Dec. 11 (Bloomberg) — JPMorgan Chase & Co. warrants held by the U.S. government’s bank bailout program sold for $936.1 million, less than some traders predicted.
The Treasury Department’s second auction of warrants held by the Troubled Asset Relief Program drew $10.75 each for 88.4 million of the securities, the agency said today in a statement. Nomura Securities International Inc. trader Bernard Chriqui, who expected them to be sold for at least $12, said he may lower his forecasts for the pending sale of Bank of America Corp. warrants.
“These results could be telling for the upcoming BAC auctions, should they take place,” Chriqui, Nomura’s vice president of equity derivatives trading, wrote in an e-mail.”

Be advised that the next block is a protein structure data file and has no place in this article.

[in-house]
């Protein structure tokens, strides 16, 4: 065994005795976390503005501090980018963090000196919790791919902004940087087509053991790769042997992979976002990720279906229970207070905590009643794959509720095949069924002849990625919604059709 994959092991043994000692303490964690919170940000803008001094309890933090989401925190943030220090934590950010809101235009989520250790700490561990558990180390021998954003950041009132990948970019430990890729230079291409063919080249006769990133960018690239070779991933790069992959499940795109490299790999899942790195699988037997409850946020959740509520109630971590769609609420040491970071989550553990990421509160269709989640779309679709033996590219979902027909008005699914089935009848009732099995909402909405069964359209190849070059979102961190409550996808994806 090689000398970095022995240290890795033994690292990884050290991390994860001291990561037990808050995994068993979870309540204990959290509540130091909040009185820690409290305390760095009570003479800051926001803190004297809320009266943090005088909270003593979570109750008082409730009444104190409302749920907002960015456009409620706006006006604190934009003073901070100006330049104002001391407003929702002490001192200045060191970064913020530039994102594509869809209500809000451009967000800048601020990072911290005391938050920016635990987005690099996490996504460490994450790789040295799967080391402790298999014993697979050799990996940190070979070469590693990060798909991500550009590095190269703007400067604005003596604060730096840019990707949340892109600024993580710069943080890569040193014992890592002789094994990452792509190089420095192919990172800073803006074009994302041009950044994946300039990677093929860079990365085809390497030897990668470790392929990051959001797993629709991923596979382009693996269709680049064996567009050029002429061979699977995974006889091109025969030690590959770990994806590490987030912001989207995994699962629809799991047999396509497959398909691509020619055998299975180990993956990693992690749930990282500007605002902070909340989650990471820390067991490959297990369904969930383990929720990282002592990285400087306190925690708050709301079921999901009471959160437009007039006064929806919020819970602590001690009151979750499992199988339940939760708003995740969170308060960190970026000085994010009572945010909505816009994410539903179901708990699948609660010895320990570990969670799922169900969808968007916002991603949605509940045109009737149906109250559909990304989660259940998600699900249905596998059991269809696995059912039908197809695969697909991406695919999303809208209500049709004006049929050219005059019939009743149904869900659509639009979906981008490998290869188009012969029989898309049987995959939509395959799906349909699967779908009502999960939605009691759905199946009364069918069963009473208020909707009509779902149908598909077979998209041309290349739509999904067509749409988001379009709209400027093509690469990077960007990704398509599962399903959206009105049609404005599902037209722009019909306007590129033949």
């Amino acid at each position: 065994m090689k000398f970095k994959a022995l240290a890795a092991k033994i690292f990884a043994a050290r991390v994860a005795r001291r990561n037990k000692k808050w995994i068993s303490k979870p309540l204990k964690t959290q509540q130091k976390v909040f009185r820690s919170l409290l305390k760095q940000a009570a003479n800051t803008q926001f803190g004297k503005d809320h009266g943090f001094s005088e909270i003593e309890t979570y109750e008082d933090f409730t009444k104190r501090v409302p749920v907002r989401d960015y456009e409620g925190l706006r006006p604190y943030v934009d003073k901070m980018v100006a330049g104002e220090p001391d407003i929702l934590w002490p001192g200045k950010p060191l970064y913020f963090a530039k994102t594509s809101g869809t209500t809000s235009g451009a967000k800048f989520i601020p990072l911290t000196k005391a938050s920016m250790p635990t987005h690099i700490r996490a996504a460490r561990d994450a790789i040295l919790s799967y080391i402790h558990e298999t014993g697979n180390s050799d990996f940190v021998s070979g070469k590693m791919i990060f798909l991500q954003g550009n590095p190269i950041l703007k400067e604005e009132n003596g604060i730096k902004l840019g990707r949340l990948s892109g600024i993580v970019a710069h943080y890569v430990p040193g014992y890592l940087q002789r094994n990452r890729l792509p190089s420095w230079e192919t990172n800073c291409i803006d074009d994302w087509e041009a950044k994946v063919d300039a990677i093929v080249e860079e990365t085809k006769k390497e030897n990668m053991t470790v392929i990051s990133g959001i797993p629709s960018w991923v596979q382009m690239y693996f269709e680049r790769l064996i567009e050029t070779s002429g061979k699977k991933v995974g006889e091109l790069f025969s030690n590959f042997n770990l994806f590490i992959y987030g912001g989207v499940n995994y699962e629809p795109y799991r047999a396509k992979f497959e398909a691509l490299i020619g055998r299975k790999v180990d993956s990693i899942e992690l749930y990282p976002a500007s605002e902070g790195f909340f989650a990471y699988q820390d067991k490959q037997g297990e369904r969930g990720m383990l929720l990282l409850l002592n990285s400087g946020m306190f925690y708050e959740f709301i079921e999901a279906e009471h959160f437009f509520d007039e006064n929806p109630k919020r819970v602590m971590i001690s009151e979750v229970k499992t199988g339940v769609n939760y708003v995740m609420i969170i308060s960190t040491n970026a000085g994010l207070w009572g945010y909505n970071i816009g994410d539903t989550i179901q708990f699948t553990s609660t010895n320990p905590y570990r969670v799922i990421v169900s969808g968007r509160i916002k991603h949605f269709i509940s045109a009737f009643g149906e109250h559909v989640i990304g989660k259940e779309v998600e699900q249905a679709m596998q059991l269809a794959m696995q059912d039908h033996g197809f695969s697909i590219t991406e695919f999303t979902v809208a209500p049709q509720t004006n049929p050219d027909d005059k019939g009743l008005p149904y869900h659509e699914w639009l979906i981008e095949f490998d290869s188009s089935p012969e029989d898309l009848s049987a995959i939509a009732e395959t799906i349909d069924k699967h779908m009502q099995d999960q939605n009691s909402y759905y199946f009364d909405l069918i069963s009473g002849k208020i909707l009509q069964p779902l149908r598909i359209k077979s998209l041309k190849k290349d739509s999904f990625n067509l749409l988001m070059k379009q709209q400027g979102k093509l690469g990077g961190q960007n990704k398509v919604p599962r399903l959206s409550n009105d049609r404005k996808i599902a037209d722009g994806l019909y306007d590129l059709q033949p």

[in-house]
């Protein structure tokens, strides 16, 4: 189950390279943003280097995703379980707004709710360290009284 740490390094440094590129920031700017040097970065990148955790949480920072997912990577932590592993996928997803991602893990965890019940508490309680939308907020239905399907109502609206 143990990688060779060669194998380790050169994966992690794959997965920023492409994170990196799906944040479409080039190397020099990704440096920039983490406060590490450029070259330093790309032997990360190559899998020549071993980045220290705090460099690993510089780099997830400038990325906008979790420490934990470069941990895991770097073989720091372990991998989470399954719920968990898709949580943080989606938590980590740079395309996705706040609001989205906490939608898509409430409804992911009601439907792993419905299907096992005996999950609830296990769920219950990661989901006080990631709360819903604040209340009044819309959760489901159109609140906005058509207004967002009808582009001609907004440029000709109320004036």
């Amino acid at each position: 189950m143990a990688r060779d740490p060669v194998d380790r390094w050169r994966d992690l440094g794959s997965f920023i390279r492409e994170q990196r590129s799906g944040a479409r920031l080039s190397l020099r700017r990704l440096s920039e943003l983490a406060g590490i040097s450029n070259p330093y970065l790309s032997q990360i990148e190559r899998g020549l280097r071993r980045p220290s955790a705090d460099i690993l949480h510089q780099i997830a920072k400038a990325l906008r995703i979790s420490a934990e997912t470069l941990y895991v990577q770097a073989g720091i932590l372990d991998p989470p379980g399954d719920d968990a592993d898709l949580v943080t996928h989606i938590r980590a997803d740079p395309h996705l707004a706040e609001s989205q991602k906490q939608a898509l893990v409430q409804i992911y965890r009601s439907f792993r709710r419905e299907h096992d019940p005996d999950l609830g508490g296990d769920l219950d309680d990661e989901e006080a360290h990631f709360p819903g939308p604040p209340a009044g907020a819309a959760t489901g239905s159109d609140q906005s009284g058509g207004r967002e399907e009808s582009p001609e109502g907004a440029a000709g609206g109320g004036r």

There was an $8 floor, so $10.75 is still above the floor. But the sale price for these was less than the ones for Capital One (COF) and the percent premium these warrants are selling for is getting smaller as well. So there’s a risk the market may be getting saturated at this point, and premiums are getting smaller.
But on the other hand, there may be a window in which to get these warrant auctions done in and that shrinking premium could be an indicator of how fast it’s shrinking. It definitely seems like the first ones in & out of this program are getting a distinct advantage over ones who haven’t gone yet and even those who are hoping to get to this point. That doesn’t bode well for the auto companies if the Treasury Department was planning on selling those warrants in a similar way